Example code showing how to use Tenon to push issues into Jira
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README.md

README

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This is example code only! Use it to see one example of how you could use Tenon to push to Jira.

What this does

This example code will use the Tenon.io test API to assess a specific URL (defined on Line 8 of test.js) for accessibility errors. It takes the response from Tenon.io and creates an issue within Jira.

How to use

Download all of the code or clone the repo.

Once you've configured this properly, you can open up the project folder, open up terminal, and run the following command

node test.js

It will test a web page and log a new issue in Jira.

Setup

You need Jira

Obviously you're going to need your own Jira instance for this. We recommend creating a dummy project for this so you don't pollute a real project. You also need a Jira username and password. It might be wise to create a special username and password just for this purpose so you can keep track of things better.

Make sure you have an API key

If you aren't already a Tenon.io user, you'll need to register first

If you are a Tenon.io user, you're going to need to grab your API key.

Configure

The next step is to configure it so you can use it. Open up config.example, modify it as needed, and save it as config.json.

Here is an example of the config.json file

{
  "tenon": {
    "tenonInstanceDomain": "https://tenon.io",
    "apiKey": "",
    "projectID": "YOUR PROJECT ID",
  },
  "jira": {
    "host": "YOUR JIRA INSTANCE HOSTNAME WITH PORT",
    "user": "YOUR JIRA USERNAME",
    "password": "YOUR JIRA PASSWORD",
    "projectKey": "YOUR JIRA PROJECT KEY",
    "issueType": "Bug",
    "issueSummaryPre": "Accessibility issues found at",
    "issueDescriptionPre": "Tenon found accessibility issues:"
  }
}

Tenon section

The Tenon section contains only 3 options:

  • tenonInstanceDomain: leave this to https://tenon.io unless you're an Enterprise or Private Cloud customer. In such cases you just need to swap out this value for your Tenon instance.
  • apiKey: enter your API key here.
  • projectID: enter the projectID you'll be using here. Ideally you should use a project that is storing the results on Tenon. For more information on setting up a project in Tenon watch this video

Jira section

The Jira section contains 7 options.

  • host: enter the hostname of your Jira instance here. For example, ours is tenon1.atlassian.net. Yours might be different if you're self-hosting.
  • user: enter the username of the user who will be creating the issues. This is the username they use to log into your Jira instance.
  • password: enter the password of the user who will be creating the issues. Naturally this password should match the username.
  • issueType: enter the issue type here. We use Bug but you may have a special issue type for accessibility issues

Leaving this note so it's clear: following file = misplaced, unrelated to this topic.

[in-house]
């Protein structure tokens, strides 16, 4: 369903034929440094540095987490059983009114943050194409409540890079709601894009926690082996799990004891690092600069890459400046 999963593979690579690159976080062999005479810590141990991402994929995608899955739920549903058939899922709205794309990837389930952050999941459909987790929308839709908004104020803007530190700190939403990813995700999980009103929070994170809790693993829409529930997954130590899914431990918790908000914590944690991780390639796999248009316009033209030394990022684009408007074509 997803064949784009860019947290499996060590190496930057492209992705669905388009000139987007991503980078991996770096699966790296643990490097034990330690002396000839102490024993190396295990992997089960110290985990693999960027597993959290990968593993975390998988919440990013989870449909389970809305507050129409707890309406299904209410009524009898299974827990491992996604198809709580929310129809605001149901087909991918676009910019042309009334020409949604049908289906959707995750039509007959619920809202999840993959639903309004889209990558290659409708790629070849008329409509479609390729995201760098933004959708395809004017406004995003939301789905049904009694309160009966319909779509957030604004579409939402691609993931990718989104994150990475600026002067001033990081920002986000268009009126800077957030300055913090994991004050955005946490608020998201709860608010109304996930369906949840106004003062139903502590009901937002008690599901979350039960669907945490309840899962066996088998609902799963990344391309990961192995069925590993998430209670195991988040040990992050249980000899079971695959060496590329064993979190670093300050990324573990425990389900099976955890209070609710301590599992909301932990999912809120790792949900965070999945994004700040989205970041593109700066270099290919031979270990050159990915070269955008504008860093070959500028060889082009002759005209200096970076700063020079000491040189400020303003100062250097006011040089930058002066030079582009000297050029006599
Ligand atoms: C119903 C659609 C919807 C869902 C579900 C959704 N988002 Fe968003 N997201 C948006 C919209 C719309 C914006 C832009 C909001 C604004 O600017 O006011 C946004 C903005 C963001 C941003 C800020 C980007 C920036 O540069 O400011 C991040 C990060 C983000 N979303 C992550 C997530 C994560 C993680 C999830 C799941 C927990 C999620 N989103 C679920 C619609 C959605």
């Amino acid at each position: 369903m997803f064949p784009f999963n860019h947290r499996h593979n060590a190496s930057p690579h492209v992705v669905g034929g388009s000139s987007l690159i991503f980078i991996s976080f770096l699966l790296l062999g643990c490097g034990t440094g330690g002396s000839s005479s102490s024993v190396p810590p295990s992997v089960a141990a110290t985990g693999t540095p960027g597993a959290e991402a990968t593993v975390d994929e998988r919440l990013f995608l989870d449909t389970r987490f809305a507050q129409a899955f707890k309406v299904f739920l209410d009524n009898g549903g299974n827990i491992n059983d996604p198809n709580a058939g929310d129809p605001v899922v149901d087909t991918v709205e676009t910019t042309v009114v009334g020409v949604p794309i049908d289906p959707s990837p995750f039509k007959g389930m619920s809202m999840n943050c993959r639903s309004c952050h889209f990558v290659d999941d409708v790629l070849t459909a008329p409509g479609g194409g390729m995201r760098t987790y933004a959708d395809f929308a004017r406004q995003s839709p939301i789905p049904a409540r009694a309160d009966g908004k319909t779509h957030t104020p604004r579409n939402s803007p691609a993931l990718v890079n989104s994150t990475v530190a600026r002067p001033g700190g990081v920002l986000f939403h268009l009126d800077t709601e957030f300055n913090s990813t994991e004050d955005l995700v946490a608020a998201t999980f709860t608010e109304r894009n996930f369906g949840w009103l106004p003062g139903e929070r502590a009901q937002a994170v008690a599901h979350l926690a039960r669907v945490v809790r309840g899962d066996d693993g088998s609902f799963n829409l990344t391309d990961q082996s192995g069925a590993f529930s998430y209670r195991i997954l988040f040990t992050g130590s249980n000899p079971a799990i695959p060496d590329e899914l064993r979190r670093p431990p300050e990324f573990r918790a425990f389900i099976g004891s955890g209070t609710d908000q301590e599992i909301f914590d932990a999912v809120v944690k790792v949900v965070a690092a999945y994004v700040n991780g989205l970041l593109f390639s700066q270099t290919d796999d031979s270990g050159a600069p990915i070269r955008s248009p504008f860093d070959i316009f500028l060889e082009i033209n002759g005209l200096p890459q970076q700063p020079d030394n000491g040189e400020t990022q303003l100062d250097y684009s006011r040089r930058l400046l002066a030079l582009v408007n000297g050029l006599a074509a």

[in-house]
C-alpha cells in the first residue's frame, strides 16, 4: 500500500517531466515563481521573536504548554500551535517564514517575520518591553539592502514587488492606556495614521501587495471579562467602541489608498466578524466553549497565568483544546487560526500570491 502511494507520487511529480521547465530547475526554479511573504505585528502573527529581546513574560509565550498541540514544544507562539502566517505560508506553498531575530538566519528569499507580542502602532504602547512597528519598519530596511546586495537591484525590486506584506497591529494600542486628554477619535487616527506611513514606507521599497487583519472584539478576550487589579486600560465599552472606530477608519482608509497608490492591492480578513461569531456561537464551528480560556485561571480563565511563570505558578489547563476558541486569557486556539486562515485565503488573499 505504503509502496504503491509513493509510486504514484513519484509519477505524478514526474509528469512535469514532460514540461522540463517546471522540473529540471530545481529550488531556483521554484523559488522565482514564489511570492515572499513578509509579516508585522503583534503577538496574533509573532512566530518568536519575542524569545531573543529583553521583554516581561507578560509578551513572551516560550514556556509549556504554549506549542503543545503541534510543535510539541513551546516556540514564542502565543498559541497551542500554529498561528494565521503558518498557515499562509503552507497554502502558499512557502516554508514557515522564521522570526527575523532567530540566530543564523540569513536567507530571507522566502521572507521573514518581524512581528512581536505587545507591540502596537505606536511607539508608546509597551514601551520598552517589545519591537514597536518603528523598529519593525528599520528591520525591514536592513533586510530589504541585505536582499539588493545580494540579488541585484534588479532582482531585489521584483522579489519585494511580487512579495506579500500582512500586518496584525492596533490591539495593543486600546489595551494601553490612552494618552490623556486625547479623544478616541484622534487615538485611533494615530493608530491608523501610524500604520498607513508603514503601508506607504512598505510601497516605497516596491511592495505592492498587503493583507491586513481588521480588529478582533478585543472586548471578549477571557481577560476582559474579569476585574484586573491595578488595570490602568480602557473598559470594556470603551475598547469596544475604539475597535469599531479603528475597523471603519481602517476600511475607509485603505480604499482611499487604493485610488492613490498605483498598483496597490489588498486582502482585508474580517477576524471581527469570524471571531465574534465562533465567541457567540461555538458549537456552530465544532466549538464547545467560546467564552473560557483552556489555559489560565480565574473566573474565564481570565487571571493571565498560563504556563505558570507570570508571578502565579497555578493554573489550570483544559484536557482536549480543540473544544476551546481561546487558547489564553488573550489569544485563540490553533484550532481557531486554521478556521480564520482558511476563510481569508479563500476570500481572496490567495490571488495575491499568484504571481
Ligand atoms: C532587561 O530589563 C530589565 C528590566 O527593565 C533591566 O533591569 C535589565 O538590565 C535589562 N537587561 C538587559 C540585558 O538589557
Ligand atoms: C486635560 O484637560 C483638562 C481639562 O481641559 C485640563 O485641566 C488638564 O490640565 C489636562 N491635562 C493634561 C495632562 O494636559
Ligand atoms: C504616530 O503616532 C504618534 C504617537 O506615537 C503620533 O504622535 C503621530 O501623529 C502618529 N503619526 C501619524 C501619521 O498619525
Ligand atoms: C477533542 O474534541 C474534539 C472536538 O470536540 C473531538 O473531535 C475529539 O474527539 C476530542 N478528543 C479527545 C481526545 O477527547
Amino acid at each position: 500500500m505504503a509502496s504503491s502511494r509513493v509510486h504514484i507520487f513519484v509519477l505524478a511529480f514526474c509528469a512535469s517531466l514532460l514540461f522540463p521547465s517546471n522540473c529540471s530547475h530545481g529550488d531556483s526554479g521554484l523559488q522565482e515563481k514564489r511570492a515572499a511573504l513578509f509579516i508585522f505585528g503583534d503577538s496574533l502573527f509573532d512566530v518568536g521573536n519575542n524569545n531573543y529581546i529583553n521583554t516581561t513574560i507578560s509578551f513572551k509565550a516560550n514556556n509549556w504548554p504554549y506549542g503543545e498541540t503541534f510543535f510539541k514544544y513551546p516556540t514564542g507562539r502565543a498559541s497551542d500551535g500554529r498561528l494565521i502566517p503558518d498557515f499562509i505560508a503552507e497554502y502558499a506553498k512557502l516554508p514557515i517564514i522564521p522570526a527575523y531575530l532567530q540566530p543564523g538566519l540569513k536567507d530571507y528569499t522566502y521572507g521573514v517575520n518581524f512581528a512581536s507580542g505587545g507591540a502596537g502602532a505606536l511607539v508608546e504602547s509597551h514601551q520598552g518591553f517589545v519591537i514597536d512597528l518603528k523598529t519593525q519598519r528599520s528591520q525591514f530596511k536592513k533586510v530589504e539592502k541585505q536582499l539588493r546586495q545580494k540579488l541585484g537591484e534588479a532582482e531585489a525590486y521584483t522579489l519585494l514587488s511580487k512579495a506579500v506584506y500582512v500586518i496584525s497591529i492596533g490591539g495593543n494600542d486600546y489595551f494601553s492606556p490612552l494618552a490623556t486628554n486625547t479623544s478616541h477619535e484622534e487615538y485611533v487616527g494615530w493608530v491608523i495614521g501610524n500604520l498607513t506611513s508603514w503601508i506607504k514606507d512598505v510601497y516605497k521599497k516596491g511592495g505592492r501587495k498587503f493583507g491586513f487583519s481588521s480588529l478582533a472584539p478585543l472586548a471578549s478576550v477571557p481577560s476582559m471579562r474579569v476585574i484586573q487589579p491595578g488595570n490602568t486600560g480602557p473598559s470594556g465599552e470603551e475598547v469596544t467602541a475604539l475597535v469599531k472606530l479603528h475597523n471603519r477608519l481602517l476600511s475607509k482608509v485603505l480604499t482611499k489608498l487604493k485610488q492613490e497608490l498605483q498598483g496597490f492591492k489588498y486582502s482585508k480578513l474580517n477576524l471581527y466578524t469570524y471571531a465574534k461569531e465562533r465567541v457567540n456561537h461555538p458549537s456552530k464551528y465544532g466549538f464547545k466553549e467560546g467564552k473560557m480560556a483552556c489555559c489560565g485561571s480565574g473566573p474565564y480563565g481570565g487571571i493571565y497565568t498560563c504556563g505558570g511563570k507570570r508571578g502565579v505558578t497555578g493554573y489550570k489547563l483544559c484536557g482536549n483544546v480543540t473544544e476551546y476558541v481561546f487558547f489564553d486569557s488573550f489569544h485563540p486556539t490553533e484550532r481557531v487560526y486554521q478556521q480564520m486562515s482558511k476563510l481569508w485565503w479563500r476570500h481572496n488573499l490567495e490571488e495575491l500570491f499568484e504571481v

• issueSummaryPre: This is the beginning part of the issue summary
  • issueDescriptionPre: This is the beginning part of the issue description. It will be followed by some issue data

Install

Once you've downloaded/ cloned the code in this repository, run:

npm install

This will install all of the dependencies.

Run

Assuming everything is installed and configured properly, go into your Terminal/ command line and type

node test.js

You should see a response that looks like this:

Status:
200
Response ID:
12fcc6ac8664cbcb766d2c35f4106b3e
Total Issues:
9
Result URL:
https://tenon.io/history.php?responseID=12fcc6ac8664cbcb766d2c35f4106b3e
{ id: '20506',
  key: 'PUSH-2',
  self: 'https://tenon1.atlassian.net/rest/api/2/issue/20506' }
{

Response explanation

The response you'll see come back is just the result of logging a bunch of stuff to console.

  • Status: This is the response code from Tenon
  • Response ID: This is the response ID from Tenon
  • Total issues: This is a count of the total issues found by Tenon
  • Result URL: This is the URL you can go to in order to view the results. NOTE: this depends on your project being set to "Store" results
  • response from Jira. This will include 3 important bits of information: the id which is the numeric ID of the new issue, key which is the key of the new issue (which includes the project key), and self which is the URL you can go to if you want to view the new issue.

Next steps

This should put you well on your way toward being able to put this in use at your organization. The reason we created this is to show how easy it is to add a Tenon integration with other systems.

Chances are the first thing you'd want to do is use a Node module like tenon-node to do your testing, because it is made specifically to work with Tenon.

Also, there are a couple of things to consider when trying to integrate with an issue tracking system. The most important consideration is how you define an "Issue". Tenon finds an average of 40 issues per page. On very bad sites it could be even worse. We once saw 9567 issues on one page that used HTML generated by MS Word. Creating one Jira issue for every issue in Tenon's response is probably not a good idea. Instead, here are some other ideas:

  • Use tenon-reporters to generate a CSV file that you can attach to the Jira issue.
  • Group the issues by tID. Each issue has a tID, which represents the specific ID of the test criteria that failed. This would be a pretty effective way of handling issues like missing form labels, which would fail the same test and therefore be grouped into the same Jira issue.

If you need any help or guidance on getting Tenon integrated with your issue tracking system or other development-related system, give us a shout: talktous@tenon.io